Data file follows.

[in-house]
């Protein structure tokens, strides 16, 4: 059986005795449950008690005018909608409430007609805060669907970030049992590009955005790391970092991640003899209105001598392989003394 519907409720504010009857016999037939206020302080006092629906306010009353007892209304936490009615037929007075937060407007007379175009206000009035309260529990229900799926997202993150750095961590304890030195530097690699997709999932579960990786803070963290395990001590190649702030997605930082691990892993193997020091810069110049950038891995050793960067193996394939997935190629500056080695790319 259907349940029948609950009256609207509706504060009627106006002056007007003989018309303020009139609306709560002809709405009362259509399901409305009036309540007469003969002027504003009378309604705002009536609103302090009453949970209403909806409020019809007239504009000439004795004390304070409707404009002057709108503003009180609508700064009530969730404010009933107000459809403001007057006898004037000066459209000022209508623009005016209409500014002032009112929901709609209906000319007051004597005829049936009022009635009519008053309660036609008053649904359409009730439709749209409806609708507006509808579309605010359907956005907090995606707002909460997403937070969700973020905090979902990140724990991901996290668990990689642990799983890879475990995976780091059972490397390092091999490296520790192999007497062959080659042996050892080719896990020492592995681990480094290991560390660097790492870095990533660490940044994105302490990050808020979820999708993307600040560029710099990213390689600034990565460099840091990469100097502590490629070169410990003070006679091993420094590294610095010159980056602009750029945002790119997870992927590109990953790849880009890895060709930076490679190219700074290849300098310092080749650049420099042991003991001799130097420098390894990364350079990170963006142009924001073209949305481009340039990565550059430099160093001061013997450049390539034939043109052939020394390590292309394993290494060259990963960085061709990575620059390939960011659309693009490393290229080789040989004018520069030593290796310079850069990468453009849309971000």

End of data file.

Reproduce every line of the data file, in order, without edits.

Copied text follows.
[in-house]
């Protein structure tokens, strides 16, 4: 059986005795449950008690005018909608409430007609805060669907970030049992590009955005790391970092991640003899209105001598392989003394 519907409720504010009857016999037939206020302080006092629906306010009353007892209304936490009615037929007075937060407007007379175009206000009035309260529990229900799926997202993150750095961590304890030195530097690699997709999932579960990786803070963290395990001590190649702030997605930082691990892993193997020091810069110049950038891995050793960067193996394939997935190629500056080695790319 259907349940029948609950009256609207509706504060009627106006002056007007003989018309303020009139609306709560002809709405009362259509399901409305009036309540007469003969002027504003009378309604705002009536609103302090009453949970209403909806409020019809007239504009000439004795004390304070409707404009002057709108503003009180609508700064009530969730404010009933107000459809403001007057006898004037000066459209000022209508623009005016209409500014002032009112929901709609209906000319007051004597005829049936009022009635009519008053309660036609008053649904359409009730439709749209409806609708507006509808579309605010359907956005907090995606707002909460997403937070969700973020905090979902990140724990991901996290668990990689642990799983890879475990995976780091059972490397390092091999490296520790192999007497062959080659042996050892080719896990020492592995681990480094290991560390660097790492870095990533660490940044994105302490990050808020979820999708993307600040560029710099990213390689600034990565460099840091990469100097502590490629070169410990003070006679091993420094590294610095010159980056602009750029945002790119997870992927590109990953790849880009890895060709930076490679190219700074290849300098310092080749650049420099042991003991001799130097420098390894990364350079990170963006142009924001073209949305481009340039990565550059430099160093001061013997450049390539034939043109052939020394390590292309394993290494060259990963960085061709990575620059390939960011659309693009490393290229080789040989004018520069030593290796310079850069990468453009849309971000």